Failure to launch: Where has all the scoring gone?

Although his season had a rough start off the ice, Patrick Kane has had a monster year for the Chicago Blackhawks. On Sunday, he helped the Hawks take down a desperate Boston Bruins team with three goals and an assist. With three games left in the season, Kane now has 100 points, a full 12 ahead of Dallas’ Jamie Benn, all but assuring him of his first scoring title.

Which is great, but consider that the term “monster year” is relative. Because 20 years ago in the 1995-96 season, Kane would have been (if the season ended today) in 13th in scoring. In 1992-93, he’d be tied for 20th. Hell, in 1988-89, there were four players with more than 150 points.

Hitting the century mark in a season was a fairly common occurrence back in the days before the Dead Puck Era, which took hold after the ’94-’95 lockout thanks to teams like the New Jersey Devils perfecting the neutral zone trap. Clutching and grabbing became commonplace, as did bigger, more athletic goalies (equipped with seemingly larger and larger pads and jerseys) than in the past. Pretty soon, scoring dried up and as a result, the NHL adopted some radical changes after the 2004-05 lockout in an attempt to jumpstart league offenses. The changes included adding the shootout, abolishing the two-line offside pass and reducing the size of goalie equipment by 11%.

There was an immediate boost in scoring the first few seasons after the rule changes but by 2010-11, the year the Boston Bruins used a stifling defensive game and the hot goaltending of Tim Thomas to win the Cup, offense was on the downswing again. Last season, scoring diminished to the point where Dallas’ Jamie Benn led the league with just 87 points, the lowest non-lockout-year total since Stan Mikita’s 87 in 1967-68. It was a far cry from the days when Gretzky would drop 200 points in a season (he did that FOUR times and missed a fifth by four points).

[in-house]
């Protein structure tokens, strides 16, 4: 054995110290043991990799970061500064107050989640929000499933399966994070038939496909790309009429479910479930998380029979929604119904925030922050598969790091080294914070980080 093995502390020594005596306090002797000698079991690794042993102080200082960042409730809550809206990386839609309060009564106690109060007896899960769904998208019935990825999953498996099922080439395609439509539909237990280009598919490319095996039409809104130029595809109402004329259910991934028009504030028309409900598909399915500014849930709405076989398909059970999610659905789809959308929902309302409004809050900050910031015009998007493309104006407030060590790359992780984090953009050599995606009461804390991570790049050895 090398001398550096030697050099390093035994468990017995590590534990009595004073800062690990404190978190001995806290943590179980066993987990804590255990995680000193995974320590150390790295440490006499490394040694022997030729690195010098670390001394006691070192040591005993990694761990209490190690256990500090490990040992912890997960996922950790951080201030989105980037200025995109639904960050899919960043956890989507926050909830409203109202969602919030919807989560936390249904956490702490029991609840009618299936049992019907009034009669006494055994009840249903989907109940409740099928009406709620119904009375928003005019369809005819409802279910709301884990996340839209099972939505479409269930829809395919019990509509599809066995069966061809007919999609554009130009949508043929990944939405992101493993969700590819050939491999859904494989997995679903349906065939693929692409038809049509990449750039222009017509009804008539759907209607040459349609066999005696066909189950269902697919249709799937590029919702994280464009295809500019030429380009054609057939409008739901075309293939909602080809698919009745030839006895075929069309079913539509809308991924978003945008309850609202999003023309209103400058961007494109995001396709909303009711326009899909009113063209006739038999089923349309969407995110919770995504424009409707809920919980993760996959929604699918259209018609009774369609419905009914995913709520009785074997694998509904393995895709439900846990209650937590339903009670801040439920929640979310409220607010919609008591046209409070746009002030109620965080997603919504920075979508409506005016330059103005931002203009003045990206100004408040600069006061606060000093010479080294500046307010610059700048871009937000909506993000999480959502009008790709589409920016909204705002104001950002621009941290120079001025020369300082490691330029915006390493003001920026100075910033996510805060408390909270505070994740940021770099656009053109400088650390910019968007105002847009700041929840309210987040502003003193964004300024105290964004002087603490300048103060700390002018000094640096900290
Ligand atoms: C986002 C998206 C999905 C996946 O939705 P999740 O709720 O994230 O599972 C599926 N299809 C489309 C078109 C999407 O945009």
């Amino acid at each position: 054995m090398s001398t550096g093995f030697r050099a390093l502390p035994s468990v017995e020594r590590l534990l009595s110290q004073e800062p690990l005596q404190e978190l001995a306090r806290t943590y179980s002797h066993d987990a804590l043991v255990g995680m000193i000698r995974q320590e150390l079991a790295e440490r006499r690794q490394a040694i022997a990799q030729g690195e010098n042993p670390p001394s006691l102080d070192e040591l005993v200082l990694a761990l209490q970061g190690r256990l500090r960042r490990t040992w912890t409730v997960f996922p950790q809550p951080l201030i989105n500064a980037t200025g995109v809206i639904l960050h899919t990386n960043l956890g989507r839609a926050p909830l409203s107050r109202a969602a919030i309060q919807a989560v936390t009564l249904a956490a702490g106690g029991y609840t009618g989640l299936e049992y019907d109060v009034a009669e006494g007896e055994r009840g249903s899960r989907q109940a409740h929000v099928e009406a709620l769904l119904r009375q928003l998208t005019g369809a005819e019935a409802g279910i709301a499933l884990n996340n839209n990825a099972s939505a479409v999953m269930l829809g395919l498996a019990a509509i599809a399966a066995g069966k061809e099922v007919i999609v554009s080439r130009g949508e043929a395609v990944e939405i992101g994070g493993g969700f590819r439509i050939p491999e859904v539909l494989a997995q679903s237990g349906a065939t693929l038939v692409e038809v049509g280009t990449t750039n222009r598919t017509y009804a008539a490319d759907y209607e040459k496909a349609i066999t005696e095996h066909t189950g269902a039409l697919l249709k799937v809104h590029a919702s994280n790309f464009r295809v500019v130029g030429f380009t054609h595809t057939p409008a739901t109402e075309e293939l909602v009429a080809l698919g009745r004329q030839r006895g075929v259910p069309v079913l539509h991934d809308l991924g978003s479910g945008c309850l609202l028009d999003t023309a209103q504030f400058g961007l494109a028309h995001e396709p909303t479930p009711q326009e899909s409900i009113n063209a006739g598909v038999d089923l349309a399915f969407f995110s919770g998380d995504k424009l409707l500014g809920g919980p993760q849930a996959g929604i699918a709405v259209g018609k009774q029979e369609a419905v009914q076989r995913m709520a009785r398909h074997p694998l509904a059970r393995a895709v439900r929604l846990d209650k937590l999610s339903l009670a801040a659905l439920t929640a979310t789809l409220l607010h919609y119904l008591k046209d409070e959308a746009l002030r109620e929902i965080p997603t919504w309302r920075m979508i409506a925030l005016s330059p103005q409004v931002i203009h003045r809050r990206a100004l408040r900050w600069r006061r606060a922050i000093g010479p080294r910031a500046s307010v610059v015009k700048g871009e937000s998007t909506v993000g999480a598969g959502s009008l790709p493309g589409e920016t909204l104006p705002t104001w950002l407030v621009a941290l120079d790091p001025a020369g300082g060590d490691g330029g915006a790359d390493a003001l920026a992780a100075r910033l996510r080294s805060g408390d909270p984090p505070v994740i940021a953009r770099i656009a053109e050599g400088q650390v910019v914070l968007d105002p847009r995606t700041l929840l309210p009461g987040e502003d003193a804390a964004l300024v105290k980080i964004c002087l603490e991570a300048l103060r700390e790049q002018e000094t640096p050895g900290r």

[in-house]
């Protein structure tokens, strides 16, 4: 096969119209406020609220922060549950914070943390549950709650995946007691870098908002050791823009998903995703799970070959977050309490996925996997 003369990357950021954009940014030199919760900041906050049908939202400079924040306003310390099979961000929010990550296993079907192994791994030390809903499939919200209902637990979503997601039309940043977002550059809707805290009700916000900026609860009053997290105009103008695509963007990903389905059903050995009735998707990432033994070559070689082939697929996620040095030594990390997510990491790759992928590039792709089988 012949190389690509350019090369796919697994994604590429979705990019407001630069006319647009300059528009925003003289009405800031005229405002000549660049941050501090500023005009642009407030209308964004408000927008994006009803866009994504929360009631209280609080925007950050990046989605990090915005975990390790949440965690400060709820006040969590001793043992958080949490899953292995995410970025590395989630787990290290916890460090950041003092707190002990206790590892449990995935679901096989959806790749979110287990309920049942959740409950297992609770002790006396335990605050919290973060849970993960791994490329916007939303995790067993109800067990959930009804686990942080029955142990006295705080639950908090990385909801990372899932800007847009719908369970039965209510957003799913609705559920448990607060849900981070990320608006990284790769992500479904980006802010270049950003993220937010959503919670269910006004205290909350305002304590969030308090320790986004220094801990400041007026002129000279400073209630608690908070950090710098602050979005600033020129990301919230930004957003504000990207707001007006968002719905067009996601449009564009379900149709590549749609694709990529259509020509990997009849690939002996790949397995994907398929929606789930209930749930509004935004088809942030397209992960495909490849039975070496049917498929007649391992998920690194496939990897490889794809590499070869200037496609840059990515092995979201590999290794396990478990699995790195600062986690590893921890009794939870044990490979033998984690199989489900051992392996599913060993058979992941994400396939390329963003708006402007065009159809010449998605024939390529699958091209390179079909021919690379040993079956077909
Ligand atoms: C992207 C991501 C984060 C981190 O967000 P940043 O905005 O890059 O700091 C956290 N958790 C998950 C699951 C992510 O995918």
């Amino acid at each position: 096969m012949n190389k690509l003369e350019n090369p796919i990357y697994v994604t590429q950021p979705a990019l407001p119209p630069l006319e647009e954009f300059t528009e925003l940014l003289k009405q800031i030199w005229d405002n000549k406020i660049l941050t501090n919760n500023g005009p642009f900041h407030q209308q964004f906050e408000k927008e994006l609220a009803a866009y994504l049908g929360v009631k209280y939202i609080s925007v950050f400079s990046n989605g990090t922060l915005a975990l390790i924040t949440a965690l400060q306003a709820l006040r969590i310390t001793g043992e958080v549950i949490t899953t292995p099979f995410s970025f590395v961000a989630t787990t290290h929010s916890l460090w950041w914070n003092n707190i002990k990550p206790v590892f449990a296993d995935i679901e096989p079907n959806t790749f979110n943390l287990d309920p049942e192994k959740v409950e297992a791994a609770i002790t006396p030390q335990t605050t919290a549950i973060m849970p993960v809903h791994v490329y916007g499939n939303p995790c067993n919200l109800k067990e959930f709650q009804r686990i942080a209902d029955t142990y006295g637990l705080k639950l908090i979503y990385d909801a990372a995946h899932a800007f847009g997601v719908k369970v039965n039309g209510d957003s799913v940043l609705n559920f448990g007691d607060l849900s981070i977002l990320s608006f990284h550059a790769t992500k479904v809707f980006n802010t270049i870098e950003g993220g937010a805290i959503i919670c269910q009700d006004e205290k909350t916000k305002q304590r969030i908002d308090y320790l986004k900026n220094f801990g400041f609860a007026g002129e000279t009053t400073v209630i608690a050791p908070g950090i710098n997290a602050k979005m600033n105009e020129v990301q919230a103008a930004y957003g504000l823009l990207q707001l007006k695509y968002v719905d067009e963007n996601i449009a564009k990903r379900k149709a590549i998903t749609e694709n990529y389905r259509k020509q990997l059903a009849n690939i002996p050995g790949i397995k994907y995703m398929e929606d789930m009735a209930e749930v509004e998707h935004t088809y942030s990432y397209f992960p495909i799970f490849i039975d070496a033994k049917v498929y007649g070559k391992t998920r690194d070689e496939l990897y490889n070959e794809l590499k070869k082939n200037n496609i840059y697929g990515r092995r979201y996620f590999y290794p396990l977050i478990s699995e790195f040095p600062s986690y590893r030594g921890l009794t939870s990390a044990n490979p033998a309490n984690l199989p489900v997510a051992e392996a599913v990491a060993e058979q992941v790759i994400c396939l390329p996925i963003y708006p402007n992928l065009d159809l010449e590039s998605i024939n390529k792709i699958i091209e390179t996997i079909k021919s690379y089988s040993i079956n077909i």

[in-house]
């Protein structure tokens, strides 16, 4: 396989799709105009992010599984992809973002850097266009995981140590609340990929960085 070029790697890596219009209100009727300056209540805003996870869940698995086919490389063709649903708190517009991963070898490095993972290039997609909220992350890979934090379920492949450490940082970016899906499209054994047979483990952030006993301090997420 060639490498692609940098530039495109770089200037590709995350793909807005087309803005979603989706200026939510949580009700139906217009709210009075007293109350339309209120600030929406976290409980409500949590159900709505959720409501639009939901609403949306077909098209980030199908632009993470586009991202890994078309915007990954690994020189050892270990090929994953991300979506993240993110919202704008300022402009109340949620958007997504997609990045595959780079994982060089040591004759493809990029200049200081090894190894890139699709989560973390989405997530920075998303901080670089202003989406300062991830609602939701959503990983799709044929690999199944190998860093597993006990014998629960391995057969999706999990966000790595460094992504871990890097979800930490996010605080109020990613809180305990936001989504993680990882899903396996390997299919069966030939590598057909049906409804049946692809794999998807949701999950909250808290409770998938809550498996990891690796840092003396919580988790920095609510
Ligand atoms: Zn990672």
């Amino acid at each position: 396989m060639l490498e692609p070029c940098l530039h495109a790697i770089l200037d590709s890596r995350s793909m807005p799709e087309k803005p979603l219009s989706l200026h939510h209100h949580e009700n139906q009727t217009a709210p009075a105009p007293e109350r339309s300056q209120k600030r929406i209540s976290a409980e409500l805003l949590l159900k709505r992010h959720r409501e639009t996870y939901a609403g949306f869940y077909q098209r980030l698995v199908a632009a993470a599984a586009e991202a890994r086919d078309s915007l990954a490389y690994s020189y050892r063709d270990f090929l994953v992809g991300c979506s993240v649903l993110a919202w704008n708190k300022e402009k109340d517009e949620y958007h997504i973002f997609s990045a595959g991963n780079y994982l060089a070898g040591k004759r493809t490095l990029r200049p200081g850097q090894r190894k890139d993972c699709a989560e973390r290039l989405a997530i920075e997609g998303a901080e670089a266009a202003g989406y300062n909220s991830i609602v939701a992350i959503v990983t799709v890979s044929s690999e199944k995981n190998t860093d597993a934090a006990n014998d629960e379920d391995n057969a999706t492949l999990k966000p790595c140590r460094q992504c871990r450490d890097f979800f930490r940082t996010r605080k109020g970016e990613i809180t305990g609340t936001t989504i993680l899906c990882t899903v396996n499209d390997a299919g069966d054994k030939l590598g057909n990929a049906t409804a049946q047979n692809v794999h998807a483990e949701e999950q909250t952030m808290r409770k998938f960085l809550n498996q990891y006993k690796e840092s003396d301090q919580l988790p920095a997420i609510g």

And it’s important to keep in mind that even though individual scoring is down, we’re not seeing the obstruction and downright boring style of play that the Devils and other teams specialized in during that decade of dullness from ’95 to ’04. There are still boring games from time to time, but all in all, there are a lot of exciting players still creating excitement on the ice.

So what’s the solution? As we’ve seen, there’s no easy fix. Some suggestions have included bigger nets, calling more penalties, reducing the size of goalie equipment again and even increasing the size of the ice surface. Whatever the NHL does to address this situation (if it does anything at all), hopefully it won’t be something gimmicky. Ultimately, the game has changed so much since those halcyon days of the early ’90s when Gretzky, Lemieux, Hull and Yzerman were racking up ridiculous stats. It may just be that nobody will score 150 or more points because defensemen are too big and goalies are too good to allow so much offense. As long as they don’t start using soccer nets or requiring goalies to wear blindfolds, we should be okay.


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